Witter ZX504 Cycle Carrier review
British brand Witter’s stock-in-trade is making and fitting towbars, so it’s no surprise it’s built a name as a maker of towbar-mounted cycle carriers. Its new ZX500 range is its most advanced, and premium, yet with a choice of three platforms – carrying two, three or four bikes.
Highs: Sturdy, secure, reasonably easy to use
Lows: Some patience required, heavy to lift
You’ll need a towball, and if you don’t have one this will cost between £250-500 to buy and fit, including the electrics, which can make this kind of carrier seem costly. That said, towball-mounted carriers have advantages over hatch and roof-mounted racks – carrying bikes behind your car is better for your fuel economy, putting bikes on the rear is easier than onto the roof and a number of cars with rear spoilers can’t take a boot-mounted rack.
We tested the ZX504, as it seems perfect for the family MAMIL who takes mates to events. At 23kg, the Witter isn’t light but it does have wheels so you can roll it from garage to car before following the five-step setup, and it can carry up to 60kg.
Each step, and associated lever, is numbered and colour coded – green to mount, red to remove. Gird your loins, lift and drop onto the towball and it clicks into place. With the rack against the boot you can swivel it on the ball to straighten.
Once the platform is flat, it won’t move on the ball and can be locked in place with the supplied key. A separate U-shaped bar lifts to the vertical and attached to these are three different length bars, with ratchet fastenings that attach to the first three bike frames. A separate short bar secures bikes three and four to each other.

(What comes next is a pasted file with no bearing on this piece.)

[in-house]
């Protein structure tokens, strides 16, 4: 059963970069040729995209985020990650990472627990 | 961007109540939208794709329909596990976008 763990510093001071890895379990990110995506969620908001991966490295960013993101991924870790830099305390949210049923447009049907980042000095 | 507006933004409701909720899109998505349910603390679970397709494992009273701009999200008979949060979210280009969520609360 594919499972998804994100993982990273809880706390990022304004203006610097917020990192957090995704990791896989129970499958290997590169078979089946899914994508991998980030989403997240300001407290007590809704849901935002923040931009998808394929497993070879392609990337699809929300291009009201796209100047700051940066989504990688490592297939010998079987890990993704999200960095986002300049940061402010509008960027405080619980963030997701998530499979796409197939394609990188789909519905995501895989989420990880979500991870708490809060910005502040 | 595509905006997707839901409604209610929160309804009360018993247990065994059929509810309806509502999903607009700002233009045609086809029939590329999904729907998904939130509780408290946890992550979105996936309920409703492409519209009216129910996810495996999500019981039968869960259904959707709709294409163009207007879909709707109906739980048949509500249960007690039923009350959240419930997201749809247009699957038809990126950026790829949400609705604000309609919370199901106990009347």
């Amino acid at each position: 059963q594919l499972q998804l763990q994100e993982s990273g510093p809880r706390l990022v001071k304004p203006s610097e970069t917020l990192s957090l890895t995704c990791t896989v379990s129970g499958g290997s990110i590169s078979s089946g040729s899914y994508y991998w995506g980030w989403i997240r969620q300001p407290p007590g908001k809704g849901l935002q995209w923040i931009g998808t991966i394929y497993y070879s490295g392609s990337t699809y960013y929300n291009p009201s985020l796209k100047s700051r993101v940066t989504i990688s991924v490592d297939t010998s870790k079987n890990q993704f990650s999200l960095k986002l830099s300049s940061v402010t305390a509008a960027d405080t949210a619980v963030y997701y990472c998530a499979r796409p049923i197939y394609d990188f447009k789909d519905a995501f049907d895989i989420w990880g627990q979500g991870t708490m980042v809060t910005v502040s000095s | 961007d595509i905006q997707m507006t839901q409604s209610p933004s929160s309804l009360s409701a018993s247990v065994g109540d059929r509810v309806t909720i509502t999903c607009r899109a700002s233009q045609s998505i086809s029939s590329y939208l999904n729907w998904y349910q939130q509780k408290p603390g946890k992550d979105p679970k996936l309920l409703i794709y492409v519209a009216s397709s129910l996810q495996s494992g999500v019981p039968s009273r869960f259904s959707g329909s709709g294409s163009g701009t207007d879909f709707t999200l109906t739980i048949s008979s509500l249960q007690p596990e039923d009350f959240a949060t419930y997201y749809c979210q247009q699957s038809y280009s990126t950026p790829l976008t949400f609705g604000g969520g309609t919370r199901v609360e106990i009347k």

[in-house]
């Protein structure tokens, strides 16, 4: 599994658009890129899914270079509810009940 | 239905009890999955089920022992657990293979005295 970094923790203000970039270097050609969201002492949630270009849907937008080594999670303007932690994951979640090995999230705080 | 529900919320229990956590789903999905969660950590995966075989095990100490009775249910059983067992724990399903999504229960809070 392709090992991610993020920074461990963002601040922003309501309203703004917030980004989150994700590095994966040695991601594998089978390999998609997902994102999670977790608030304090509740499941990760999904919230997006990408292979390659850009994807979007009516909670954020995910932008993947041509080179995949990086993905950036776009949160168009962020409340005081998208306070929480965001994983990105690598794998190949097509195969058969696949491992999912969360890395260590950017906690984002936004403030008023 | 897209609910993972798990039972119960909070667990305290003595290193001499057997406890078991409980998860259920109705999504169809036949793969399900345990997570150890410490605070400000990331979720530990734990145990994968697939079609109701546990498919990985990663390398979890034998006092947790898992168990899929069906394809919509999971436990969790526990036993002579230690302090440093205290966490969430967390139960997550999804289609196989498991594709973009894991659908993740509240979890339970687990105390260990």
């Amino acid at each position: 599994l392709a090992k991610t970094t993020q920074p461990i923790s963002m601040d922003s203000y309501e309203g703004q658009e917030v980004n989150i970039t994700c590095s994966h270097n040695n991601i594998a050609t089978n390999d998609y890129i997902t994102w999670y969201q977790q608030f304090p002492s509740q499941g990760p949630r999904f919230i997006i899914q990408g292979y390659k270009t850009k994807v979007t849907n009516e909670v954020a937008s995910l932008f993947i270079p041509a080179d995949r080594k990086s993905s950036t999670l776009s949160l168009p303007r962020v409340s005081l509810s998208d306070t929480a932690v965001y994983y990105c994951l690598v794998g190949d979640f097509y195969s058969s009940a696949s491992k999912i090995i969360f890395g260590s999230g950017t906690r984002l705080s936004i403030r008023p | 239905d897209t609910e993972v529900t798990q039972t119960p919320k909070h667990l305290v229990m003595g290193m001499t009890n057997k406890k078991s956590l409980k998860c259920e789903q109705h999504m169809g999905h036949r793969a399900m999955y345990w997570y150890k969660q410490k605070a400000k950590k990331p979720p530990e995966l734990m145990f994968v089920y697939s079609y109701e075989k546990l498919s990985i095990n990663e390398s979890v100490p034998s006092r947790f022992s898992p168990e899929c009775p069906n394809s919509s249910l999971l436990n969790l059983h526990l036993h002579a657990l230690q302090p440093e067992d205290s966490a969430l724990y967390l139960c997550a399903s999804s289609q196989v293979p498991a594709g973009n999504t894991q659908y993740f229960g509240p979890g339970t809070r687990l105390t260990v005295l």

If you’re carrying four large road bikes you’ll need to do a bit of 3D puzzling – the bars securing bike to carrier can be moved around and we found that for large frames we had to attach them to the ‘down’ section on the carrier and down tubes on the bikes. The ratchet clamps to the bike are lockable and once locked can’t be removed at either end so your bikes are secure. For larger road bikes we found that removing and reversing the wheel cradles – there’s a securing screw underneath – worked best.
Once loaded and locked, the ZX504 felt very secure and our bikes didn’t move a great deal as we drove – perhaps not surprising as Witter’s designer Martin Dickinson explained that the carriers are tested around the Millbrook motoring proving ground… including sections of pavé! One excellent feature is that the carrier tilts with your bikes on board to allow access to the boot.
When empty of bikes, the carrier folds up against the boot but a glitch with our test carrier – from an early batch, since corrected – meant that the light board plate didn’t remain upright over bumps. That aside, the ZX504 has persuaded us that tow bars aren’t just for caravans!